The browser wars continue. They never let us be at peace on the web. And now they have invaded the small screens too. So the nightmare continues. Every time you design something for the wild wild web, you have to check how it renders on the different browsers.
Some good news on this front. Test your web pages on different browsers and OS easily using Adobe BrowserLab . It generates screenshots of how the page would look on different browsers almost instantaneously. Currently, you can test for Firefox 2.0 (XP, OS X), Firefox 3.0 (XP, OS X), IE6 (XP), IE7 (XP), Safari 3.0 (OS X) only. Do check out the interesting "Onion Skin View", which superimposes one screenshot over another to see the differences between the different renderings. The bad news is that the service is free only for a limited time. It comes bundled with Dreamweaver CS4 though.
Another such tool for testing websites is to use an online service like BrowserShots, which generates screenshots for a web page in more than 80 versions of the most common browsers used in Windows, Linux, BSD and Mac. However, the process takes time, sometimes up to an hour, to see the screenshots.
Browsershots supports check with scores of browsers on multiple OS
More from ‘About Browsershots’ “....it is a free open-source online service created by Johann C. Rocholl. When you submit your web address, it will be added to the job queue. A number of distributed computers will open your website in their browser. Then they will make screenshots and upload them to the central server here.”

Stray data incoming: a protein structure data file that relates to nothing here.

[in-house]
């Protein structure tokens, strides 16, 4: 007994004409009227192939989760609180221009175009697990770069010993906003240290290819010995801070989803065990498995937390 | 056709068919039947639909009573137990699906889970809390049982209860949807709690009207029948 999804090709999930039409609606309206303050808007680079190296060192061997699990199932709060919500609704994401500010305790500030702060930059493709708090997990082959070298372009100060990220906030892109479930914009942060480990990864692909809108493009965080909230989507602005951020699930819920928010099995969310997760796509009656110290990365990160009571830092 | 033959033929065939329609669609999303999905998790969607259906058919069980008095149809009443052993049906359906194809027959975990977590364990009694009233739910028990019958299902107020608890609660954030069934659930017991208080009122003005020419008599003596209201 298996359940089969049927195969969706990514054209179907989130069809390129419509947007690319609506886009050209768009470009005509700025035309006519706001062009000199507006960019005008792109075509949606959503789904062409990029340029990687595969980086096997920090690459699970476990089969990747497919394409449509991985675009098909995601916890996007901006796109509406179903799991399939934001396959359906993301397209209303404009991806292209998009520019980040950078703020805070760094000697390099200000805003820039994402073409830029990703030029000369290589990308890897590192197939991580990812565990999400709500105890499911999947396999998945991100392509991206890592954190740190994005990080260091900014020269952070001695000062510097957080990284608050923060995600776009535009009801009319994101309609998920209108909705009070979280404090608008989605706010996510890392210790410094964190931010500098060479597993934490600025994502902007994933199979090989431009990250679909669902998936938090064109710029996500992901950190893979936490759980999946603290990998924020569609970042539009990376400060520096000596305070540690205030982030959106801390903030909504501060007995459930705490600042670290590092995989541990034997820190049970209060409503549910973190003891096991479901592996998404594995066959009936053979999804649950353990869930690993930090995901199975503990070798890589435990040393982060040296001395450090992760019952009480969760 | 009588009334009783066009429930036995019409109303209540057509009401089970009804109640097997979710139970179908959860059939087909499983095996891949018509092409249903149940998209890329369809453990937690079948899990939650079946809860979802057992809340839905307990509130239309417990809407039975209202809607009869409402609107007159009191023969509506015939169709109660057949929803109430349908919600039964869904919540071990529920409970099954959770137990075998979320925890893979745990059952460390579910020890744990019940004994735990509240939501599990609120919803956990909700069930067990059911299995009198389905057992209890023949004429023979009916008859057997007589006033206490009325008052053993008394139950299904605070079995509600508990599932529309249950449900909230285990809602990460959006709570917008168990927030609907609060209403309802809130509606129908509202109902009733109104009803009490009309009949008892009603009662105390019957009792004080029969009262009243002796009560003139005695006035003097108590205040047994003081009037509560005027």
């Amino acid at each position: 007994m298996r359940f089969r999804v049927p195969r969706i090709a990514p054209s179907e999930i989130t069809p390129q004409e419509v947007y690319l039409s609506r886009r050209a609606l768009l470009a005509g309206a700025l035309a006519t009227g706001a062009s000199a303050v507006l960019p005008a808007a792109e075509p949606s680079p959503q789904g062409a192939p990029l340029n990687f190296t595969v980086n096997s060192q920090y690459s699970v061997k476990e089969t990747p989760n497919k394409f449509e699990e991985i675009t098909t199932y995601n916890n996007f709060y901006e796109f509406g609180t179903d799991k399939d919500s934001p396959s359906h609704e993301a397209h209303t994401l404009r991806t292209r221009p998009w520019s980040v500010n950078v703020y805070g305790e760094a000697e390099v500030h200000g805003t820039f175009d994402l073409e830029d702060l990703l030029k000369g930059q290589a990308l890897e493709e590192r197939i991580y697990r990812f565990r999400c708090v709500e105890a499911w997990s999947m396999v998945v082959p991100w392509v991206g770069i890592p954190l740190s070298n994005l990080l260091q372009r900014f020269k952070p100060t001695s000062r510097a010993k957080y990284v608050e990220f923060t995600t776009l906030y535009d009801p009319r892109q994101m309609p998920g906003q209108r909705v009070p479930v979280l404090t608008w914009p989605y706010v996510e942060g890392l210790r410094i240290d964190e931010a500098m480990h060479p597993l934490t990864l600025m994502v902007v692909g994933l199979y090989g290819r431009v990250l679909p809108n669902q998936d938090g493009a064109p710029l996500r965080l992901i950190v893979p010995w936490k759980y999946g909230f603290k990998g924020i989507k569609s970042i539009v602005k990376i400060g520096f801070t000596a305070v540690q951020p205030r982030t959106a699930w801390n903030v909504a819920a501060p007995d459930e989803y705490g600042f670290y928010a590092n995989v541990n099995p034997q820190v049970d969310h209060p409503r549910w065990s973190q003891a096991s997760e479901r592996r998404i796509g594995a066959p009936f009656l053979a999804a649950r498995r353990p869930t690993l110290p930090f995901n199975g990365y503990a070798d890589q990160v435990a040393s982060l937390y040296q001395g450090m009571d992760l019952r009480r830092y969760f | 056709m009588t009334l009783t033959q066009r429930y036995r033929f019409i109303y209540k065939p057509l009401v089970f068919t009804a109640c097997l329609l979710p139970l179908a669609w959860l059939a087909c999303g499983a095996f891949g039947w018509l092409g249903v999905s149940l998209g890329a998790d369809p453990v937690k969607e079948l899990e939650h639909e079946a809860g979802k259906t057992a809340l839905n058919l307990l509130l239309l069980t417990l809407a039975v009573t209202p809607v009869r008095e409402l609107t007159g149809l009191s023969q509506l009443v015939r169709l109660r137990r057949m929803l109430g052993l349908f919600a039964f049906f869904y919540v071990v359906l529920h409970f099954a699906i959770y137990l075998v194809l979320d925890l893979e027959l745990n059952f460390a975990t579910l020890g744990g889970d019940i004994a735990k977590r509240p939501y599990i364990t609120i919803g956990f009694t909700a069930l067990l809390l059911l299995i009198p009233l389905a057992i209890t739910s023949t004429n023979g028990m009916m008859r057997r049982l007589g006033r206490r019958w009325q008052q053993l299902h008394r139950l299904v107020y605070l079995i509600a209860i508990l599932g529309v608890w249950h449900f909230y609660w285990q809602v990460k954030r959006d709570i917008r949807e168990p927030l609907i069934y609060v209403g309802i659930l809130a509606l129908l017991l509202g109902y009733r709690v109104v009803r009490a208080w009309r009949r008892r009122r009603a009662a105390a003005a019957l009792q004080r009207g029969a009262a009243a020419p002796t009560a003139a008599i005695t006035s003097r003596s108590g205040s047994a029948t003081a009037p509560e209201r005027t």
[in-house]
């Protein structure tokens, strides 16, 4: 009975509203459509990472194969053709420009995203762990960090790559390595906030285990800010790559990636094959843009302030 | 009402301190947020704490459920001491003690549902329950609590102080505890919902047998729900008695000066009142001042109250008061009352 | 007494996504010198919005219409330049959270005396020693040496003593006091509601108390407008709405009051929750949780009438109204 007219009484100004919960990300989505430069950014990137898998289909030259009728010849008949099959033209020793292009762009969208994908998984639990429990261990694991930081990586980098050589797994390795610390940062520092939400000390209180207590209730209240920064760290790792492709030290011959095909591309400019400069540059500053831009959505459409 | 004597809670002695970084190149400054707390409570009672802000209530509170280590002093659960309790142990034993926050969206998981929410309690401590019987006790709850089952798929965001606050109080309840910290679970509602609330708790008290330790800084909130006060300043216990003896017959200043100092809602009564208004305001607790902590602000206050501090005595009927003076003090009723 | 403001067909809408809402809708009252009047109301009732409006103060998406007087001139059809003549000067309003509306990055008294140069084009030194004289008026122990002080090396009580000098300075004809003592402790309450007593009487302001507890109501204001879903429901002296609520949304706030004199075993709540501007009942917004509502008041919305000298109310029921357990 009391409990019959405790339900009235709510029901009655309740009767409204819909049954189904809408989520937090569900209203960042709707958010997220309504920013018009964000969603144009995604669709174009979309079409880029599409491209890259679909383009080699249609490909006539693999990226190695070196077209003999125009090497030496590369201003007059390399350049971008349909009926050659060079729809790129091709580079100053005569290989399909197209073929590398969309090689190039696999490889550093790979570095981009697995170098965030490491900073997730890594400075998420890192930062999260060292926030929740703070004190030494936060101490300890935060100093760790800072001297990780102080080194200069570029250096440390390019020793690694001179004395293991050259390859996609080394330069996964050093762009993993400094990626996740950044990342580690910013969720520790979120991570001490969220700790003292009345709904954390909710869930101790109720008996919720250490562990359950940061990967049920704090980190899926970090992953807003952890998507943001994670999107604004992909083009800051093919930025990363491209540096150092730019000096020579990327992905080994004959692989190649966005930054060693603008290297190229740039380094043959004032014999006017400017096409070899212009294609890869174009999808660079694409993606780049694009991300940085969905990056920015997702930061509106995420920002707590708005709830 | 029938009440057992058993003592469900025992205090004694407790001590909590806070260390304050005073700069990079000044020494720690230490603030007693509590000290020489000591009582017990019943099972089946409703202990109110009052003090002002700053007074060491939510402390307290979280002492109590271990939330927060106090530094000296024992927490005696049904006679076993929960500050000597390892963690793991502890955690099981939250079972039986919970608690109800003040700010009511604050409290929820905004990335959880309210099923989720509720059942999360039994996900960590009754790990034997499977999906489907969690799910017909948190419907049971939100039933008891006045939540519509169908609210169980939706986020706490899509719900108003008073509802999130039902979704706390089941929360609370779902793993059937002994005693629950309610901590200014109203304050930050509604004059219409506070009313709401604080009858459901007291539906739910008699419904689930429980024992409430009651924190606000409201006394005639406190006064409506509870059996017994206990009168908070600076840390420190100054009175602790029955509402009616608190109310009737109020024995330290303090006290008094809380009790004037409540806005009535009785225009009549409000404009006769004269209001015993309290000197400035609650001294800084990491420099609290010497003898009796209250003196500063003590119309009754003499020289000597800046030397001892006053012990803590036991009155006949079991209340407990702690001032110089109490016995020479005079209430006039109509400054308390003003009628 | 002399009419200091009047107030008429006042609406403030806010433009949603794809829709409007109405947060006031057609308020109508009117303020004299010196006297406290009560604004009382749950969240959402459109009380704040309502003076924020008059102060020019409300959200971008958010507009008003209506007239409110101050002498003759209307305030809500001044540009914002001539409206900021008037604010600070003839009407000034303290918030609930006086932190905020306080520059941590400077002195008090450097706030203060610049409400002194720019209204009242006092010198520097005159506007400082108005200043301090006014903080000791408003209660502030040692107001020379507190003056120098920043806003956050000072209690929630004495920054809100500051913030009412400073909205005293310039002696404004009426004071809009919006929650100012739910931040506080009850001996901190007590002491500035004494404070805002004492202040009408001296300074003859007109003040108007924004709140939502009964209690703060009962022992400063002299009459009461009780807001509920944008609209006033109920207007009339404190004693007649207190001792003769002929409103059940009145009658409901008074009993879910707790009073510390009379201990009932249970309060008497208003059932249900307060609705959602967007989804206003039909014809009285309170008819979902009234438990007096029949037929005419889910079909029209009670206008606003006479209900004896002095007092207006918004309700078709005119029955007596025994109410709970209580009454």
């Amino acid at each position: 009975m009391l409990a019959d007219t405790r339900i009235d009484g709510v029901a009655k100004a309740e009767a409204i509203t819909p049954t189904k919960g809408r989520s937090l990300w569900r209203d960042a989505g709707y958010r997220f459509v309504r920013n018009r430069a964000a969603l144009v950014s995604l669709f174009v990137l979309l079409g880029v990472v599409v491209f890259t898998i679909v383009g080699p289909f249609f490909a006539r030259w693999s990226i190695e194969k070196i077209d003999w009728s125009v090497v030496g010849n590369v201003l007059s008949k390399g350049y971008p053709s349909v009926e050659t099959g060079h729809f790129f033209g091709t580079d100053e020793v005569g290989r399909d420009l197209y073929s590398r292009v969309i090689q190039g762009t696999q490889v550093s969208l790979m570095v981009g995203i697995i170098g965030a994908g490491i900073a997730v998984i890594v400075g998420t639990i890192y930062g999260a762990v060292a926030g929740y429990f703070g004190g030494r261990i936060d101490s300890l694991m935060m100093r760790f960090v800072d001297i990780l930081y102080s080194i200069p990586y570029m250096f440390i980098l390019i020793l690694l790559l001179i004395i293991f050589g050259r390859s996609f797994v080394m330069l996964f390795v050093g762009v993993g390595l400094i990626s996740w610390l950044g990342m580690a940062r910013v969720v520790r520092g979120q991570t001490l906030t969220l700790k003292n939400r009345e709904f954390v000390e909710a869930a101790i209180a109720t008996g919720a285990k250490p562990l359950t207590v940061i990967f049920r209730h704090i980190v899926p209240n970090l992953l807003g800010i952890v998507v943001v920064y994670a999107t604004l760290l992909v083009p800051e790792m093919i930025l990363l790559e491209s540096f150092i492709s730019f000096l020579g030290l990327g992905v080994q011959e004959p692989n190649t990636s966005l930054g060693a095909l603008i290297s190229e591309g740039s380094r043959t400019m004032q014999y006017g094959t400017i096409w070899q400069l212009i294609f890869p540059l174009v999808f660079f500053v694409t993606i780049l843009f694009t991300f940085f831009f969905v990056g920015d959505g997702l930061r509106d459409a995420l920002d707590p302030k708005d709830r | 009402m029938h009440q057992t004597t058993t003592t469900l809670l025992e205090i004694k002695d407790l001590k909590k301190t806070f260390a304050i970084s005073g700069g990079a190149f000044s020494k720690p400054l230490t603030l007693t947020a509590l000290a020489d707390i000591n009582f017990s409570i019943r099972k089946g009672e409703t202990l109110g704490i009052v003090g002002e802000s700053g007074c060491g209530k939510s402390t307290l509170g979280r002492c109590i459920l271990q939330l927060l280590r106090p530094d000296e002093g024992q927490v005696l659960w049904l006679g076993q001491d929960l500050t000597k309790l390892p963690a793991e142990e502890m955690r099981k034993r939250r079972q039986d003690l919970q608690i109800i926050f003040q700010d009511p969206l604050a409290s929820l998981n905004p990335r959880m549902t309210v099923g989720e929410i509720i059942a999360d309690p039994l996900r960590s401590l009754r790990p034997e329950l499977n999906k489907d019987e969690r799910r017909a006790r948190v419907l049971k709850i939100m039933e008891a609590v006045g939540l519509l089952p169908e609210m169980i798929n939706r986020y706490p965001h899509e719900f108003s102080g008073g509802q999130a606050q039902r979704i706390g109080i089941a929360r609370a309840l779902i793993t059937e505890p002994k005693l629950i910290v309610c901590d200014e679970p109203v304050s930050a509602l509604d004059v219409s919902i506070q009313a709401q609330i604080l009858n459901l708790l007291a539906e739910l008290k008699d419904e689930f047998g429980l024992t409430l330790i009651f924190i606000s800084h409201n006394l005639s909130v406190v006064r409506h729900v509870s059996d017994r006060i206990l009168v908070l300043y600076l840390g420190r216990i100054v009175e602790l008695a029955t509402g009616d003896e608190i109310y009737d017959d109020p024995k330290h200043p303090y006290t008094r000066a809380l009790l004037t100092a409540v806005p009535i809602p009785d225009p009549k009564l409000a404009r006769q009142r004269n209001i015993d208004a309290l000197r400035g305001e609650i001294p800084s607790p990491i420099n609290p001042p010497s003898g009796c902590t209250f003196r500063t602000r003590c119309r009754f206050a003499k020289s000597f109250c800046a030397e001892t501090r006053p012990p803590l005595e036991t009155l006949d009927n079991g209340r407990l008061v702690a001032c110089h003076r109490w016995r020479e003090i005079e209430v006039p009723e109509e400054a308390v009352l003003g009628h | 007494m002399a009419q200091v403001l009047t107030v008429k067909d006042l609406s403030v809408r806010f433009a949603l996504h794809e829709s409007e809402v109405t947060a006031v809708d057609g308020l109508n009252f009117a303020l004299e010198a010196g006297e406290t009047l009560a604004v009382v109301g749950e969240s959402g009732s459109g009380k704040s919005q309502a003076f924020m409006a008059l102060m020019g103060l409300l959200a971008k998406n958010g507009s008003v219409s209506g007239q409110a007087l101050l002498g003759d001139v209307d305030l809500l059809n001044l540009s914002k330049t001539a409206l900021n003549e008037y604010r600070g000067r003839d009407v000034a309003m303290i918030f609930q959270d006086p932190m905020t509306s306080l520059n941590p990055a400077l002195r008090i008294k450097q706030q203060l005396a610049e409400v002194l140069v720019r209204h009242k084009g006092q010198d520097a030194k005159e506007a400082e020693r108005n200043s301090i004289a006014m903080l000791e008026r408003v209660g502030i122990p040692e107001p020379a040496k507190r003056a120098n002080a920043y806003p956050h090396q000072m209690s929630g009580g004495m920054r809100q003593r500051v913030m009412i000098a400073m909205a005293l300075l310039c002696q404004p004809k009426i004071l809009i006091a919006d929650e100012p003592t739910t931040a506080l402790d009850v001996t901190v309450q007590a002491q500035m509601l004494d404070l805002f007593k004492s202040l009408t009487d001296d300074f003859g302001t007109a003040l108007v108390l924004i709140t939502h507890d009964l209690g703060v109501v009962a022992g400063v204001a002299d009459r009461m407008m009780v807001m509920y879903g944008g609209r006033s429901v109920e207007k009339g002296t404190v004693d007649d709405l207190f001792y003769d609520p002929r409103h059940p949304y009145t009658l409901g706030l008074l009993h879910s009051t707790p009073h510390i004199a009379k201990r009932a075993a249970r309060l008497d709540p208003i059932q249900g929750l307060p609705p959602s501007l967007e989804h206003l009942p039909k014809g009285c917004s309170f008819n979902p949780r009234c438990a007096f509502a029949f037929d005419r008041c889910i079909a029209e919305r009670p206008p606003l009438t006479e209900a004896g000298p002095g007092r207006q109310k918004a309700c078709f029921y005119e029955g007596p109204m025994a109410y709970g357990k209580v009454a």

If you have to test only for IE 6, 7, 8 only check out Netrenderer.
Well that’s half the battle won. What if you haven’t hosted them yet? What about checking files locally?
Here are some quick solutions:
- Different versions of opera can be installed into the same machine if you install them into separate directories.
- Netscape (6 and 7) and Firefox (0.x and 1.x) used the same rendering engines respectively. Install any two and you are done. You can run multiple versions from the same machines by using profiles. Works for 2.x and 3 too. More info on profiles here.
- To run multiple versions of IE, go through the painstaking dual-booting or the slightly more convenient VM way.
- OS X requires emulators again. Never tried it though.
- Linux is a lot easier to run. Just run a version bootable from a CD/DVD. My favourite.
If nothing works get multiple machines. Or pay these guys for a paid service
About the small screen browsers. Coming soon.